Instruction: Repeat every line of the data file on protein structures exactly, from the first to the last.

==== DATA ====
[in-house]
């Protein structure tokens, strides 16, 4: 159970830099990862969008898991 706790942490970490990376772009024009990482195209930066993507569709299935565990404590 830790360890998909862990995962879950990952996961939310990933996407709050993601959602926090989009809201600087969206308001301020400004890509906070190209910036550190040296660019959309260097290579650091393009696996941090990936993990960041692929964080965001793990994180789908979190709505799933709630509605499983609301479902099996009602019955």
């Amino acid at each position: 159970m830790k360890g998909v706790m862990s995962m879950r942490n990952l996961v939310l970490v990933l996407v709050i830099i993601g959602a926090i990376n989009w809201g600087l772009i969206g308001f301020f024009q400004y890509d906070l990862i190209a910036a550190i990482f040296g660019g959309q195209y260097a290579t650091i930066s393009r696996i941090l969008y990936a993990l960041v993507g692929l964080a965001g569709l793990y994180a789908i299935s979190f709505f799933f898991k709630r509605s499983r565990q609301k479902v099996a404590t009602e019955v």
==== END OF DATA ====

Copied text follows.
[in-house]
């Protein structure tokens, strides 16, 4: 159970830099990862969008898991 706790942490970490990376772009024009990482195209930066993507569709299935565990404590 830790360890998909862990995962879950990952996961939310990933996407709050993601959602926090989009809201600087969206308001301020400004890509906070190209910036550190040296660019959309260097290579650091393009696996941090990936993990960041692929964080965001793990994180789908979190709505799933709630509605499983609301479902099996009602019955």
């Amino acid at each position: 159970m830790k360890g998909v706790m862990s995962m879950r942490n990952l996961v939310l970490v990933l996407v709050i830099i993601g959602a926090i990376n989009w809201g600087l772009i969206g308001f301020f024009q400004y890509d906070l990862i190209a910036a550190i990482f040296g660019g959309q195209y260097a290579t650091i930066s393009r696996i941090l969008y990936a993990l960041v993507g692929l964080a965001g569709l793990y994180a789908i299935s979190f709505f799933f898991k709630r509605s499983r565990q609301k479902v099996a404590t009602e019955v």